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Less Competitive Colleges

Updated 5/28/2024

Like their classmates who are applying to top colleges, students applying to less competitive colleges face good news and bad news.

The Good News

The good news for such students is that the application process at many such schools is simpler and more predictable than at highly selective colleges. The entire application may consist of no more than the student’s transcript, biographical data, possibly a brief summary of extracurricular activities, one essay, and likely no standardized testing.  Better still, a student’s odds of being accepted are much more predictable at a school that accepts 70% of applicants than one that accepts only 7%.  In a nutshell, applicants who meet the academic parameters being sought by the college stand an excellent chance of being admitted. Indeed, it's not hard to find four-year colleges with an open admission policy, which means they accept all students who've graduated high school. To give a sense of how many colleges have such a policy, a recent search for four-year colleges with open admission on the College Board College Search engine turned up 670 colleges. 

On the whole, therefore, the application process is a great deal less stressful for applicants to less selective institutions. So what’s the bad news?

The Bad News

The bad news has nothing to do with getting in to college – it’s about getting out with a degree. Most families assume that their son or daughter will graduate college in four years, but graduation data don't support that assumption. According to the National Center for Education Statistics (NCES), only 49% of full-time freshmen who started at any 4-year college in the United States in 2016 graduated from that same college within four years. These statistics don't include students who may have transferred to another college and graduated, but an organization that does track students through all schools attended found that only 63.8% of students entering a two or four-year college in 2017 had graduated from any college six years later (National Student Clearinghouse data).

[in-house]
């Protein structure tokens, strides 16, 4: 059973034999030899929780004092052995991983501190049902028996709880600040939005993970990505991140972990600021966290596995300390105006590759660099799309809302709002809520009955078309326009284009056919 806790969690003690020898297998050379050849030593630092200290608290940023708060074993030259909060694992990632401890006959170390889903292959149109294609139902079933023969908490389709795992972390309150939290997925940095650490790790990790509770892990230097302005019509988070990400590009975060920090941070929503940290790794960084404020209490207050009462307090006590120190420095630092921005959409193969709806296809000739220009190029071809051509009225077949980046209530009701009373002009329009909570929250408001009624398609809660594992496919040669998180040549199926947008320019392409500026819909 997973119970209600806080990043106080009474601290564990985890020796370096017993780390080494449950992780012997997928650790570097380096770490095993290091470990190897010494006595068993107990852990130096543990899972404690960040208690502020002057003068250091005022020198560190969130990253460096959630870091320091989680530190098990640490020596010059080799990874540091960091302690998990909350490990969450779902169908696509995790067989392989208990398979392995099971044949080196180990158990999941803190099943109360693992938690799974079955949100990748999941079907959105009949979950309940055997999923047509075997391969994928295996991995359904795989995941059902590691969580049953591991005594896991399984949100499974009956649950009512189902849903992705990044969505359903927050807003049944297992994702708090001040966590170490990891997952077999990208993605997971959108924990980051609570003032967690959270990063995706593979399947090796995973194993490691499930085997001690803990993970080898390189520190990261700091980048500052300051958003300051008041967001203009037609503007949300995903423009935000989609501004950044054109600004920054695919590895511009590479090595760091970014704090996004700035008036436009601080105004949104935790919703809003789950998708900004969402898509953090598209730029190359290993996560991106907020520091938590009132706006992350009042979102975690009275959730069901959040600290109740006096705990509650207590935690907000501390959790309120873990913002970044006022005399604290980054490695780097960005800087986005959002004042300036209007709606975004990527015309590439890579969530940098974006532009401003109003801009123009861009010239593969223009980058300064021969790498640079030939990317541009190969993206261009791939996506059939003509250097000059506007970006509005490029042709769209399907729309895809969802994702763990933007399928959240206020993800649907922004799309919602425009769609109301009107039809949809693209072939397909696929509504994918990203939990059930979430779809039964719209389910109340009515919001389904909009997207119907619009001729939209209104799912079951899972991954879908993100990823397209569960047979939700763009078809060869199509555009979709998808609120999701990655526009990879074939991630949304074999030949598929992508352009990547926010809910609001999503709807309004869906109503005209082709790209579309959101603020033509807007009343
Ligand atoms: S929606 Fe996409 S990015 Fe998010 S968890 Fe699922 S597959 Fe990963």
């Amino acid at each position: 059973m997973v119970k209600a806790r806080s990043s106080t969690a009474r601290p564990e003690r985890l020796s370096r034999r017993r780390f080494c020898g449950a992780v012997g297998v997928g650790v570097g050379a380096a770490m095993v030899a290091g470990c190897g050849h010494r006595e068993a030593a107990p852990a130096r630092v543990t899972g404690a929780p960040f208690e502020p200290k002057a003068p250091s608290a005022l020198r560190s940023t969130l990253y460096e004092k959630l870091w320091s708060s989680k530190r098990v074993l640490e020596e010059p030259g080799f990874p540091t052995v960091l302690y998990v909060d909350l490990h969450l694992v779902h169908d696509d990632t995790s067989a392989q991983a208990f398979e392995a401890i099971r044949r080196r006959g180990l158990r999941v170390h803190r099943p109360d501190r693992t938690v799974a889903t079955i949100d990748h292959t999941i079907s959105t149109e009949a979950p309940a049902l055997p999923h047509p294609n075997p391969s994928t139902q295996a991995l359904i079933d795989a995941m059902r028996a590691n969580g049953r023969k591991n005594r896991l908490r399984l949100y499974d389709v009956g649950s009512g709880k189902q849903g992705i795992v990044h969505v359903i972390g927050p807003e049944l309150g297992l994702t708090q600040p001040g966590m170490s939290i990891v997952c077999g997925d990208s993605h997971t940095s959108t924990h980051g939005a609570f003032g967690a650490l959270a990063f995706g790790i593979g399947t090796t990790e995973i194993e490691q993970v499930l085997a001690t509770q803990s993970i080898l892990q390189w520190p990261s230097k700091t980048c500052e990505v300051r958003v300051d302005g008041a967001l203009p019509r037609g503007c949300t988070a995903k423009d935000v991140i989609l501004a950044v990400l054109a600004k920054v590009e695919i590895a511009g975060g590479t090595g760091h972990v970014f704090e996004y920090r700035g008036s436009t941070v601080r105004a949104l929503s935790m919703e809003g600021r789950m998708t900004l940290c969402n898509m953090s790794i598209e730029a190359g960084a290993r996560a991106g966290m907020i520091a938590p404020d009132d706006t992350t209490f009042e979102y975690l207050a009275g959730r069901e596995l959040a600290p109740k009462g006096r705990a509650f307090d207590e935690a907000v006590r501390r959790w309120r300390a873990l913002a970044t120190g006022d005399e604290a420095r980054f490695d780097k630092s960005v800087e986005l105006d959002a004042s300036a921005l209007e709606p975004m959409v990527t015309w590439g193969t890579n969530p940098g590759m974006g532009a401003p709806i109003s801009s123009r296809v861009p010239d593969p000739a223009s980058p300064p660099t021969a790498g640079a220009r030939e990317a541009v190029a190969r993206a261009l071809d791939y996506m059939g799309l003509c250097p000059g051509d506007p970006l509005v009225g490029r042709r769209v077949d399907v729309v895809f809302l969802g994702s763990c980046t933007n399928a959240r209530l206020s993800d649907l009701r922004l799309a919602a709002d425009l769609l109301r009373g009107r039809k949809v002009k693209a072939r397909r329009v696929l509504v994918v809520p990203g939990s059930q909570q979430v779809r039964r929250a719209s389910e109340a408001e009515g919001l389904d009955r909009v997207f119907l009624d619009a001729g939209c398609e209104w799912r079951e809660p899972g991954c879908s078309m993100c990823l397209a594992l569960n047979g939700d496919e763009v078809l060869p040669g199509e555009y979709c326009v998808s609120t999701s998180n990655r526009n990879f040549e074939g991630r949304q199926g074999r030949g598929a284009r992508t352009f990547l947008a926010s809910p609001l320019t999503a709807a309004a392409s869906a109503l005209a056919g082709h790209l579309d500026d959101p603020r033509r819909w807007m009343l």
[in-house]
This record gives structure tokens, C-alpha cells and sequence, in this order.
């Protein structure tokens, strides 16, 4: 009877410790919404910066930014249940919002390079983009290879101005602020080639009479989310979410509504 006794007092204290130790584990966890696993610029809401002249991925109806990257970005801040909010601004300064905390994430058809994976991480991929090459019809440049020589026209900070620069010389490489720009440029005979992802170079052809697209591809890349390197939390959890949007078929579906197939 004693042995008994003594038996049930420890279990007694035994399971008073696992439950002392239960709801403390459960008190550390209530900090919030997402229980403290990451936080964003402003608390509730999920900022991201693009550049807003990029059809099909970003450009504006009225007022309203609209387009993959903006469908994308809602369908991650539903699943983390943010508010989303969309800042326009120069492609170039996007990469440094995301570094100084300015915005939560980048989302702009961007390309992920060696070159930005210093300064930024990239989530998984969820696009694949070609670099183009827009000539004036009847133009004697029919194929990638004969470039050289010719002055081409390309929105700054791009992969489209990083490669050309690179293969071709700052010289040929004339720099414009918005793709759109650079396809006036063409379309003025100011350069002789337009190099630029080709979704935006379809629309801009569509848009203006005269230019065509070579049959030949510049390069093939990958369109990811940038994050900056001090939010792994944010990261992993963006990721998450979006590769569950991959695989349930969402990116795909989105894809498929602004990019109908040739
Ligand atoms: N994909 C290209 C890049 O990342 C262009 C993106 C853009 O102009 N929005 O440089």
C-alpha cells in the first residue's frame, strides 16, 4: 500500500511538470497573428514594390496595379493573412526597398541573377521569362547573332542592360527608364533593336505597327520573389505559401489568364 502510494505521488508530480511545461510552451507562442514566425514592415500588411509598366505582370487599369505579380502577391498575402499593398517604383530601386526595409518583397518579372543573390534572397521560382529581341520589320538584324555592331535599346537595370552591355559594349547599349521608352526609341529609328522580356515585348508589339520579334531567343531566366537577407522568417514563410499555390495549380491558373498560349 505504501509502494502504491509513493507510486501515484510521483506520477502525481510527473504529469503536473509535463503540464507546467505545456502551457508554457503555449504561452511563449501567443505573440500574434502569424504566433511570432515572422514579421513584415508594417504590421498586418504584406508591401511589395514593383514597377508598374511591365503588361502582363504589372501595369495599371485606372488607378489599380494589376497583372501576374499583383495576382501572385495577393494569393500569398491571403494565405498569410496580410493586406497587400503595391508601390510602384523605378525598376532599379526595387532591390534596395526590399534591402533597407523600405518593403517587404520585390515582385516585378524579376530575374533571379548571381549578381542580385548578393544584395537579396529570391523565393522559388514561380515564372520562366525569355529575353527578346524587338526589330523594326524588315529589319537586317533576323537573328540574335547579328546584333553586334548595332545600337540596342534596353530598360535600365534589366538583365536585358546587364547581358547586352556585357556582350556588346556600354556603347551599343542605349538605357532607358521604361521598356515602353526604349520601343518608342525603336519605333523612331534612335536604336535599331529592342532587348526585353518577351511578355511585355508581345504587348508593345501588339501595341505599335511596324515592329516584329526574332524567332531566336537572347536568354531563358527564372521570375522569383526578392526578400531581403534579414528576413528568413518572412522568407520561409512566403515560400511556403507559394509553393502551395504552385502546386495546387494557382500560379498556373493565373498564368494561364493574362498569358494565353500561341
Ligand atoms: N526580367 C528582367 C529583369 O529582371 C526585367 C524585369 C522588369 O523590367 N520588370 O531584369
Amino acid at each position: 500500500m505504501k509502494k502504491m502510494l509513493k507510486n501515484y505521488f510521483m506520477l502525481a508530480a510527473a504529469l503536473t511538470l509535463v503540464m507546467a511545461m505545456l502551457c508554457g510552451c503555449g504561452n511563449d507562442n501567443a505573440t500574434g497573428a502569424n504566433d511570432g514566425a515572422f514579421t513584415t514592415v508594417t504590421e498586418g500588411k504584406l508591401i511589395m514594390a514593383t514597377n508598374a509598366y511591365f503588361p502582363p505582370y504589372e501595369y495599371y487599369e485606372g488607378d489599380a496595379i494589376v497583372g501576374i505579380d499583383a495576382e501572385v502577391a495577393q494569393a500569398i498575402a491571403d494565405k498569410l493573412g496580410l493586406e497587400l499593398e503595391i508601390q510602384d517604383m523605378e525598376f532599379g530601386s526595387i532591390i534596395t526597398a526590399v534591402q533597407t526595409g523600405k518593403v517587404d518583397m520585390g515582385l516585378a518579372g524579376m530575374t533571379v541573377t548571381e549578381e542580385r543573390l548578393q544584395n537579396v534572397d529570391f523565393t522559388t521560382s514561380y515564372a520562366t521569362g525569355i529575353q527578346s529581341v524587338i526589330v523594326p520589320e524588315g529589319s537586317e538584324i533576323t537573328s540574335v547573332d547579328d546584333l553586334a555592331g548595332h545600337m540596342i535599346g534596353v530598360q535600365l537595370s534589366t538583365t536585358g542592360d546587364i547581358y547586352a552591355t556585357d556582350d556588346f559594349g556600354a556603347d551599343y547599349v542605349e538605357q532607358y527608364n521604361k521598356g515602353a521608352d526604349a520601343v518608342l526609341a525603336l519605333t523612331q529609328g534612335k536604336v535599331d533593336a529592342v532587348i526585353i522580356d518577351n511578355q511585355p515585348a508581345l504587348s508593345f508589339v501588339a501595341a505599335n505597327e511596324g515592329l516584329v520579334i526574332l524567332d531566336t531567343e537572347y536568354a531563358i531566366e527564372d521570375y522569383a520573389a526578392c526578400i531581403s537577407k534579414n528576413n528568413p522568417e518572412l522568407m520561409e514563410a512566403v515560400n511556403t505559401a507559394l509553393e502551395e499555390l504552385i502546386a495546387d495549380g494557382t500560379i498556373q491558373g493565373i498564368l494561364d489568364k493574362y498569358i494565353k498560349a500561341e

Bottom line: if you are the parent of a mediocre student, you'd be wise to check the graduation rates at all colleges that your teen is considering. Some colleges do a much better job of graduating students in a timely fashion than their peers, and those are the ones I'd recommend you invest your tuition dollars in. Before you go looking, however, here's a word of caution. It's becoming more common for colleges to list their six-year graduation rates than four-year rates, so if you just see the term "graduation rate" you can't be sure what it refers to.  Here are a couple of places where you can find the four-year rate.

One good resource is College Navigator, a governmental (NCES) website. For any college you search, you can find a wealth of information. Click the Retention and Graduation tab in a college's profile to see data on the percentages of students who return sophomore year, and who graduate from that school in 4, 6, and 8 (!) years. Another quick resource is U.S. News & World Report's list of Highest 4-Year Graduation Rates. This data is based on students who started college in 2016. 

For more information on ways to increase the odds that your child will get through college in four years, read Academic Strategies to Cut Costs in the Pay for College section of this guide.

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